The end of Daylight Saving Time, which this year is on Nov. 5, is linked to a short-term increase in assault rates, according to a Penn study published recently in the Journal of Experimental Criminology.
On the Monday following the end of Daylight Saving Time, the average assault rate is 2.8 percent higher than the Monday a week later. The study was conducted by fourth-year criminology graduate student Rebecca Umbach, professor Adrian Raine and associate professor Greg Ridgeway.
“Sleep problems have previously been associated with increased antisocial and criminal behavior, so we were surprised to find that increased sleep was associated with increased offending,” Raine told Penn Current, a University news site.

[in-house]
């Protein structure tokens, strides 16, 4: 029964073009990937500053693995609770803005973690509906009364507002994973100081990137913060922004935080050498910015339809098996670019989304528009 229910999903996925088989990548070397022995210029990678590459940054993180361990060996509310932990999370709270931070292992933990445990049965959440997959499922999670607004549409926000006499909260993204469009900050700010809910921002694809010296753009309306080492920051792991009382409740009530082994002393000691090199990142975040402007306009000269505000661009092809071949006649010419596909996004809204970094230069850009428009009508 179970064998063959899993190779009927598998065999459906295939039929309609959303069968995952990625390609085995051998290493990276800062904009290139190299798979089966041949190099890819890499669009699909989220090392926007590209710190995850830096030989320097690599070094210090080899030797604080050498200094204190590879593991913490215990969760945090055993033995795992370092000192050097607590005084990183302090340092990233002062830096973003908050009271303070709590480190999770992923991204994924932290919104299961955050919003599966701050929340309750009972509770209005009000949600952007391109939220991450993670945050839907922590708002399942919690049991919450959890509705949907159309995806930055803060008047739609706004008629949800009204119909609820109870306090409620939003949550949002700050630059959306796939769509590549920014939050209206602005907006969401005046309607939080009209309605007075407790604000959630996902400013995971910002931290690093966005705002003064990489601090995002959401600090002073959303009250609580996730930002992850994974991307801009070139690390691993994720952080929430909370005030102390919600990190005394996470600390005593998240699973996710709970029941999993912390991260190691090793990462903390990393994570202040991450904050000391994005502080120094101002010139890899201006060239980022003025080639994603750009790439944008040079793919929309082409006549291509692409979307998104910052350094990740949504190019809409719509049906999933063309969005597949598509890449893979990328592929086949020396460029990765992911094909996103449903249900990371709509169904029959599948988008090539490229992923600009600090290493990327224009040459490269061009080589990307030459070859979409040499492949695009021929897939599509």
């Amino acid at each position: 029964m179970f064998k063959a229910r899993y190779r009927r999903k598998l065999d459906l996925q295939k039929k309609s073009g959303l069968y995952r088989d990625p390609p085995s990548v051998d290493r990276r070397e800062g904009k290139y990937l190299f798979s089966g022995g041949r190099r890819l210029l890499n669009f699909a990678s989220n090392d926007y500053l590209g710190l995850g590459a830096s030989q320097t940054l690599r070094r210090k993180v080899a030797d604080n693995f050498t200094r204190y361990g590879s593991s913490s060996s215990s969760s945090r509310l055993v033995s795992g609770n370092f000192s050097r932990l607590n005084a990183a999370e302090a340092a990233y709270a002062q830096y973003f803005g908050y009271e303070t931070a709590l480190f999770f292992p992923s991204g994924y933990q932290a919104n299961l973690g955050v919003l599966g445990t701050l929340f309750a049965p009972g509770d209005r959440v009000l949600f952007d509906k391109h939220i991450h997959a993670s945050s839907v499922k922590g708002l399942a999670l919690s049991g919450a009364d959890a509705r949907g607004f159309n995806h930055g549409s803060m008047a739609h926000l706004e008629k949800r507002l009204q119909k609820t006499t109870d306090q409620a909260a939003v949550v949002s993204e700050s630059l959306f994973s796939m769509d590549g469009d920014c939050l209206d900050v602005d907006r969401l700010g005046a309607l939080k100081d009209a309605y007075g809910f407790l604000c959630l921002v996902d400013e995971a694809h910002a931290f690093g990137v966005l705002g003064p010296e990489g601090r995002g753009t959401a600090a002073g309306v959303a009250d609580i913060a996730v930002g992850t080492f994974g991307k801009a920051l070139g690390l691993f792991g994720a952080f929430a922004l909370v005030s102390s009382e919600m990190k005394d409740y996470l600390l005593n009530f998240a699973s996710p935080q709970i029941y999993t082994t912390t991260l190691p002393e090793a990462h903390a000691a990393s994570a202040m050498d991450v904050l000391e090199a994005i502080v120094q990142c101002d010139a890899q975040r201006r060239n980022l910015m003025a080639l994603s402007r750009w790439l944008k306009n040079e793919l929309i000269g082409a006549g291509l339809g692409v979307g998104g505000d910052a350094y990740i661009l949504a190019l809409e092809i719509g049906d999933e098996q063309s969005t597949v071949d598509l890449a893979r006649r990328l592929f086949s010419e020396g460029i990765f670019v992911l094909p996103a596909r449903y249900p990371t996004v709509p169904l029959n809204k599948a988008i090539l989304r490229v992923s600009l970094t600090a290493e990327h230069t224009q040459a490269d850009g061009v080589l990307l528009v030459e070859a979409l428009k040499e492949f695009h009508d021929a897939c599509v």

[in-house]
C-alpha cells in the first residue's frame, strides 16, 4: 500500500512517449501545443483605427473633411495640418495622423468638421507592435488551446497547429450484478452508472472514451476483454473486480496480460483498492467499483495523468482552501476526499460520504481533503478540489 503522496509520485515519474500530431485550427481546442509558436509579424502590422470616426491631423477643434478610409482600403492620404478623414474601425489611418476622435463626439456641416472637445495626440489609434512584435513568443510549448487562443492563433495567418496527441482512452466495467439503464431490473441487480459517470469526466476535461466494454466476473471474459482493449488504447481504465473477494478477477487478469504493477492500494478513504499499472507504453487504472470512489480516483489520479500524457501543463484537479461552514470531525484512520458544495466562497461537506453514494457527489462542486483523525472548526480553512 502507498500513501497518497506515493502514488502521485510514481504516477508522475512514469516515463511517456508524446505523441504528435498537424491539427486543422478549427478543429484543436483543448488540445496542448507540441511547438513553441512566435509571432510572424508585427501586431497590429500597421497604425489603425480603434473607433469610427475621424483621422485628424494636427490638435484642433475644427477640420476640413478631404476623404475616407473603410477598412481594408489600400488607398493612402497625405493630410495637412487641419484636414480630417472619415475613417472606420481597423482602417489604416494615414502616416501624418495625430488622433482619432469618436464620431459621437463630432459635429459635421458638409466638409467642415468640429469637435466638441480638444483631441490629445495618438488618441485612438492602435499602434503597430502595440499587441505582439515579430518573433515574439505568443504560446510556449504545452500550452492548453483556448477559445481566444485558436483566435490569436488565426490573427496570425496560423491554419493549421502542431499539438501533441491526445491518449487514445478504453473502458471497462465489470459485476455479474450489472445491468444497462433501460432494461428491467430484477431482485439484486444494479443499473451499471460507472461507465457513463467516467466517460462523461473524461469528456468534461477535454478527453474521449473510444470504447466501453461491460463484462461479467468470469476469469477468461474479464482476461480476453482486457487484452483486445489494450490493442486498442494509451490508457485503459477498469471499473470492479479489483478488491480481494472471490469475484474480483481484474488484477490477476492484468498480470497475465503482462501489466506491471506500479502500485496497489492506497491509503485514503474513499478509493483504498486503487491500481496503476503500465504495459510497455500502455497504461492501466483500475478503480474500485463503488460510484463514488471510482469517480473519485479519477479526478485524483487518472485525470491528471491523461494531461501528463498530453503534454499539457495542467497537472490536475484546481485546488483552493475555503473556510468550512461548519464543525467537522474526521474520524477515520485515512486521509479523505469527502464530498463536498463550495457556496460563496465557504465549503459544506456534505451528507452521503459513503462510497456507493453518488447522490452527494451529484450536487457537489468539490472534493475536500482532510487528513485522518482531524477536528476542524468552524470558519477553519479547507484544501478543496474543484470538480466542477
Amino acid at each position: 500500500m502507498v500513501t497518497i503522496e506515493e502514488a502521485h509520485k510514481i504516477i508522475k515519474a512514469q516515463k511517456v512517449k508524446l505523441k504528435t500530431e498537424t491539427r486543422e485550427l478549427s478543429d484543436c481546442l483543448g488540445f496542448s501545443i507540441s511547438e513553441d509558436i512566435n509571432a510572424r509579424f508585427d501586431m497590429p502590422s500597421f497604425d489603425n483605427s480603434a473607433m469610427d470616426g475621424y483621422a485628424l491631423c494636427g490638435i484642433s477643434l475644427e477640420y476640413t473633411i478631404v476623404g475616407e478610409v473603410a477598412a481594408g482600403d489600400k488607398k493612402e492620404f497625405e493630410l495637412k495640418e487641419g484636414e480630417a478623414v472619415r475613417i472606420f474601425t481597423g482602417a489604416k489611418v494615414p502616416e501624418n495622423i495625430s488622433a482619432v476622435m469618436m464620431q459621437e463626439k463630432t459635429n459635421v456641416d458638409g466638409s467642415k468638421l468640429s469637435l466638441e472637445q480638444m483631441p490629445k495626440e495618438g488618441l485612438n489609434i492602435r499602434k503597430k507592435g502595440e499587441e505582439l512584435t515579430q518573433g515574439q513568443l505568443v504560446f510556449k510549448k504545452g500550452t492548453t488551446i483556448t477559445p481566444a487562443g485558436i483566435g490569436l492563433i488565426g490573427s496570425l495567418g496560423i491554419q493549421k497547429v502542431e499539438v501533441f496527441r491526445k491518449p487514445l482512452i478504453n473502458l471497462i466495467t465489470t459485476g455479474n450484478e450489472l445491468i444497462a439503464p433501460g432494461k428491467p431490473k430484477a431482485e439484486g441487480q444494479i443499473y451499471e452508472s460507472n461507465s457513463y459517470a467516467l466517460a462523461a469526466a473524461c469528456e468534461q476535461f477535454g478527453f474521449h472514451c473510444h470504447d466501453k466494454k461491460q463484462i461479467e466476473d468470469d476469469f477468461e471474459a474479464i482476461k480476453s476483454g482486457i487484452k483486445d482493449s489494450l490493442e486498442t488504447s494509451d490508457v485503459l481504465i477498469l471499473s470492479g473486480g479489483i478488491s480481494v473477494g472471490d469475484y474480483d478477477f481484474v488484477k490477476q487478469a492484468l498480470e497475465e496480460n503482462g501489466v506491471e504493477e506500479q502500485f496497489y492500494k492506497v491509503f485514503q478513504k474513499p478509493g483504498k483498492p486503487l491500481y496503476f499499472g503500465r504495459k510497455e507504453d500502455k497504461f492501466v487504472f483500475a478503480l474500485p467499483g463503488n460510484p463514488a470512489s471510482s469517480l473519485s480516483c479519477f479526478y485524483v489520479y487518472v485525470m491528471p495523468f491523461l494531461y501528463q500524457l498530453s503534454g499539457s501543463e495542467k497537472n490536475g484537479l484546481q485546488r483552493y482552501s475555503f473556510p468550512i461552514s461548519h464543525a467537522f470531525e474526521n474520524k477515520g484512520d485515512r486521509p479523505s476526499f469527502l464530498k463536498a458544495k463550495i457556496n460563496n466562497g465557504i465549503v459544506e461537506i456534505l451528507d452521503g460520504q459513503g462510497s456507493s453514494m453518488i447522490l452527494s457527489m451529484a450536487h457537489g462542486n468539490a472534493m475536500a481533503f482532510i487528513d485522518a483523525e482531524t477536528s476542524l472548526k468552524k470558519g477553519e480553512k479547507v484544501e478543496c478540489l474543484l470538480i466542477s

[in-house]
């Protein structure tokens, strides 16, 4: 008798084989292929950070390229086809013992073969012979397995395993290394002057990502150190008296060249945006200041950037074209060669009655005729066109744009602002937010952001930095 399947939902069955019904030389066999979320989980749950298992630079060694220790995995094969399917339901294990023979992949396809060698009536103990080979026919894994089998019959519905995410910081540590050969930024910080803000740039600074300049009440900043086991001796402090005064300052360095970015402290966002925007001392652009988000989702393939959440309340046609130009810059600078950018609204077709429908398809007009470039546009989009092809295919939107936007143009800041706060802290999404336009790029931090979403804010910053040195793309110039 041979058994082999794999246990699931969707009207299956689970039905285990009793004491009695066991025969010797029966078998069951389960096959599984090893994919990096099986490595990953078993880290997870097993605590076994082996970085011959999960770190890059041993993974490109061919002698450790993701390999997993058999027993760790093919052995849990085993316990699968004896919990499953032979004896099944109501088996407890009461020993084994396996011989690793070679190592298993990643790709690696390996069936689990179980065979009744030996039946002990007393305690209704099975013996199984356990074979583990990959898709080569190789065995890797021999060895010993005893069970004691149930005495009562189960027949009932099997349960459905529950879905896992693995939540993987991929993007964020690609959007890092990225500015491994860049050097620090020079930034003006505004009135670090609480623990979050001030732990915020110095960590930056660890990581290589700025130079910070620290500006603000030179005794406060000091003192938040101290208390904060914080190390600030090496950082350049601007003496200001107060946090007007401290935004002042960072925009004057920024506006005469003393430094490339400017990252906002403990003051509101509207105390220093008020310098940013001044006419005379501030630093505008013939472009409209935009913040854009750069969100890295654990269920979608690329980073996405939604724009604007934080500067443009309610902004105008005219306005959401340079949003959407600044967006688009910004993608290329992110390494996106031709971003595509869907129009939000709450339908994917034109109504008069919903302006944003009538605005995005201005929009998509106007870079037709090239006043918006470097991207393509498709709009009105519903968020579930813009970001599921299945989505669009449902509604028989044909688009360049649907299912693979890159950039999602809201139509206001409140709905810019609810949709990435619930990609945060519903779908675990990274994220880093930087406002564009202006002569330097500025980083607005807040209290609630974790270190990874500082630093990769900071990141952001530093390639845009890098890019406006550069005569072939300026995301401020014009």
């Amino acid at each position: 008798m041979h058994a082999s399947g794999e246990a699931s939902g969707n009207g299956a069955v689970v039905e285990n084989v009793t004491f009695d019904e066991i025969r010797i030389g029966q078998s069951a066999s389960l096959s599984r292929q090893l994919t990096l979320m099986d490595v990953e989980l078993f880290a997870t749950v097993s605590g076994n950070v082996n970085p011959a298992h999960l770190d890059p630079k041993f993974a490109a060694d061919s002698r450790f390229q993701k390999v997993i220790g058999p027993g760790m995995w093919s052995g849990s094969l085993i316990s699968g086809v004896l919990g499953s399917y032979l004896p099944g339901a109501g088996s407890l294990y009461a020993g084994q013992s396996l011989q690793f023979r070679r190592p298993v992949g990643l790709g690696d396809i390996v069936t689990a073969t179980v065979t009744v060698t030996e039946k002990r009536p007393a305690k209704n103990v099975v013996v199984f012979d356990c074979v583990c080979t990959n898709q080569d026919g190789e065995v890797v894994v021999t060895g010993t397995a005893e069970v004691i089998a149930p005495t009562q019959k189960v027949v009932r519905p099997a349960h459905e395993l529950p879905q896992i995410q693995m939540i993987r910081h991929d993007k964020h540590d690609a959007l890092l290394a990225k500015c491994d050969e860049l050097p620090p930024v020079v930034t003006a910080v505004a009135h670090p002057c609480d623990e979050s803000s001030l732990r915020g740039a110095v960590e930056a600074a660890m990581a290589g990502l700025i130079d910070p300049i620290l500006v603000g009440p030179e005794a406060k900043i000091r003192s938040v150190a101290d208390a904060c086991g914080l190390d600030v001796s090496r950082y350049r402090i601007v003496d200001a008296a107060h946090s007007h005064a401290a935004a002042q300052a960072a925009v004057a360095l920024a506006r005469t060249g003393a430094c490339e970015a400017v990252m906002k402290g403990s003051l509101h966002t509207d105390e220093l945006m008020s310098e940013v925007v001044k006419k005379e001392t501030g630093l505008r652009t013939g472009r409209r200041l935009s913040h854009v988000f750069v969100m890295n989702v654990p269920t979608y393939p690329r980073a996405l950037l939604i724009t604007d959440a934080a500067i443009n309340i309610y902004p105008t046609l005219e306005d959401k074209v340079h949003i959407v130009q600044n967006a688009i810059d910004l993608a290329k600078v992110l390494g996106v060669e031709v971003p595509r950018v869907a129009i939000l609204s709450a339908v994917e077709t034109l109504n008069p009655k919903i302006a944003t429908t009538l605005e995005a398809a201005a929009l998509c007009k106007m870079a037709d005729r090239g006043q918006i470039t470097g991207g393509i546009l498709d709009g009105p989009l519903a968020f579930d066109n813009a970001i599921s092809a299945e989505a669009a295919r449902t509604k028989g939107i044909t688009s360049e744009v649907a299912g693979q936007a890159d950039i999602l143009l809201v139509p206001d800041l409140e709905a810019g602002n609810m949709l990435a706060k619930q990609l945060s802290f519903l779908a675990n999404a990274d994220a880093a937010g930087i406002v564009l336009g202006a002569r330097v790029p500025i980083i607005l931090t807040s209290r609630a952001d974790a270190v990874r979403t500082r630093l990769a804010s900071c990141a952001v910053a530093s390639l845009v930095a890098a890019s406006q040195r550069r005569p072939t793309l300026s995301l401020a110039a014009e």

The researchers based their conclusions off of National Incidence Based Reporting System data and city-reported crime data gathered from Philadelphia, Chicago, Los Angeles and New York from 2001 through 2014. The research also showed a percentage decrease linked to the clock shift in the spring.
The researchers said they were surprised by the results because poor sleep is often linked to antisocial and criminal behavior.
Ridgeway told The Philadelphia Inquirer that he believes the decrease in assault rates in the spring is more likely linked to the Daylight Saving Time shift, while the increase in assault rates seen in the fall may be caused by other factors.
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